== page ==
And the applause could be heard when the $100 million bid was cast, shattering the previous record for most expensive painting ever sold, set two years ago by Christie’s New York when Picasso’s Nude, Green Leaves and Bust brought $106.5 million.
This got me thinking about the value of art as it relates to antique rugs. On 15 April 2010 at Sotheby’s London, King Street location the record for the most expensive rug ever sold was set at a “measly” $9,599,535. While almost $10,000,000 is not chump change by any means, it by no means the norm.
Antique Oriental rugs in general, might fetch a million plus every now and then but art is seen consistently selling for ten times that. Percentage wise, rare antique rugs have seen the median price points escalate tremendously over the past couple of years but they are still tremendously undervalued. Young collectors who are priced out of the art market are shifting their focus to rugs and textiles clamoring for the best examples while the prices are still considerably low.
As the years go by, we expect the prices for antique oriental rugs to continue their upward momentum. The number of rare pieces available on the market has dwindled tremendously over the past two years thanks mostly to the recent opening of a number of museums combined with the spike in interest by collectors.
Antique carpet sells for nearly $10,000,000
Most Expensive Persian Rug – At a recent sale of Christie’s in London, the early Persian Kerman vase carpet from the seventeenth century pictured here shattered all previous records for rug sales in auction, going for nearly $10,000,000, twice the existing record.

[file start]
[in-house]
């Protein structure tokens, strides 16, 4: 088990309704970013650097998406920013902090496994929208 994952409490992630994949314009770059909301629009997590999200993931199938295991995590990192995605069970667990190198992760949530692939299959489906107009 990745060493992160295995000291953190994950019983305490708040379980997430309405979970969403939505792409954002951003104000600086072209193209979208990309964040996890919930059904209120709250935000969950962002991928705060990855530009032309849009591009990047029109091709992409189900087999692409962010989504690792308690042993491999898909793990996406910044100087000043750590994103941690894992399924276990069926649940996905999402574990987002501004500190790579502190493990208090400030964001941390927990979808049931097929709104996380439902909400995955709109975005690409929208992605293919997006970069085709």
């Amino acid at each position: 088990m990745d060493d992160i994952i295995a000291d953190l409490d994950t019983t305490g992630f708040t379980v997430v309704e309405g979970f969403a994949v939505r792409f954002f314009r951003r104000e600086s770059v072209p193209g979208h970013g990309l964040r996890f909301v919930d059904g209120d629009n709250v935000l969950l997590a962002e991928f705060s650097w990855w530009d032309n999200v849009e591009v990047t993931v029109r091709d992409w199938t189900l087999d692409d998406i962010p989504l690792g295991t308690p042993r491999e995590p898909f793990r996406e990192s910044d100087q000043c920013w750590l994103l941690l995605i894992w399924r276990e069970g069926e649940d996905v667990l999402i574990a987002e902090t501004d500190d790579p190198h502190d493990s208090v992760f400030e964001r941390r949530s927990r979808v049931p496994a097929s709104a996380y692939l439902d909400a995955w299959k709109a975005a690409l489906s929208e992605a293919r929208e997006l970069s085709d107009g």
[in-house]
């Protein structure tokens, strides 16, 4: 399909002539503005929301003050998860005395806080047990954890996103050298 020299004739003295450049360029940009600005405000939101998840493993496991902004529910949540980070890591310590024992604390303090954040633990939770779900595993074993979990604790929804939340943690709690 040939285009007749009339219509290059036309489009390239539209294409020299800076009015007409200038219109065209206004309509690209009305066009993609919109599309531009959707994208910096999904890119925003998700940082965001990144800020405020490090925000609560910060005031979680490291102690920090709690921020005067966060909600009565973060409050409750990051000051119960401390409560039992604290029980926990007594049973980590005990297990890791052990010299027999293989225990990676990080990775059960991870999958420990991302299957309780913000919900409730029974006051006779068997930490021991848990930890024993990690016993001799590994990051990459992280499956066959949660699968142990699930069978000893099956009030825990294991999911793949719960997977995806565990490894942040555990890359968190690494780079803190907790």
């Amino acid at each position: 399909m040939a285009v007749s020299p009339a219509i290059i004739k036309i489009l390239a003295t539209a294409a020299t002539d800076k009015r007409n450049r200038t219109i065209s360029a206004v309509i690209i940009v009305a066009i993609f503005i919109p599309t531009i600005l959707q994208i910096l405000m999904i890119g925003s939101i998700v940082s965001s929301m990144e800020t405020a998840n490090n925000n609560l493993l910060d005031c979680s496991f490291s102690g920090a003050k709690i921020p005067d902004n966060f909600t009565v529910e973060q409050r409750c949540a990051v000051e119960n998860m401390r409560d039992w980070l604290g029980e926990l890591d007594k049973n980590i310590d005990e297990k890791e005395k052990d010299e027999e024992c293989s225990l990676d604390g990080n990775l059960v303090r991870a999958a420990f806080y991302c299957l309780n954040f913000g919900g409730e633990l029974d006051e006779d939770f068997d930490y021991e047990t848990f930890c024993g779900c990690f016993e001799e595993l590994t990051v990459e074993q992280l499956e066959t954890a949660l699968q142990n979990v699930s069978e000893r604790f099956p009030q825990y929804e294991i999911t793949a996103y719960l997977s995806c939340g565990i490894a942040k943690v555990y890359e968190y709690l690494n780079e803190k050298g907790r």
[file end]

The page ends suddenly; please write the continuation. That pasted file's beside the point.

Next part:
High quality antique rugs and rare pieces are repeatedly commanding prices beyond market expectations. This is the time to buy, at the point where the trend has become discernible, but before it has effected a radical escalation in price structure.
Some of the earliest vase designs are extremely intricate, with a plethora of blossoms, leaves and trees in brilliant colors. One example is the spectacular fragment exhibited in Milan in 1981. Two fragments of a carpet with a slightly later version of a similar design, are now in the Victoria and Albert Museum.
From these extremely complex designs various elements appear to have been used in later carpets to create different effects. The designs on these two carpets were simplified in a spectacular antique carpet now in the Gulbenkian collection.
It has spectacular swirling scrolling saz leaves enclosing palmettes on a near black ground. An interesting feature of these three carpets is that they all split the curving serrated leaves into two or three colors, running longitudinally. The de Behague carpet from the renowned collection of Martine Marie Pol, Comtesse de Behague uses exactly this tripartite division of leaves, but the designers have worked out an arrangement that makes the blossoms completely secondary to the leaves.
It is also a carpet which can claim to be the earliest design which can clearly be demonstrated to be a prototype for the most popular Persian rug design of all – the so-called herati pattern. The Behague collection included antiquities, Islamic Art and a number of European and Oriental rugs.
Much of the collection was dispersed after her death in 1927, but this outstanding carpet was not included and sold at some later stage between the 1930’s and the 1950’s. This carpet provided evidence for the theory that the weavers of Kerman rugs in the seventeenth century were the most inventive and influential of all carpet designers in the history of Persian carpet.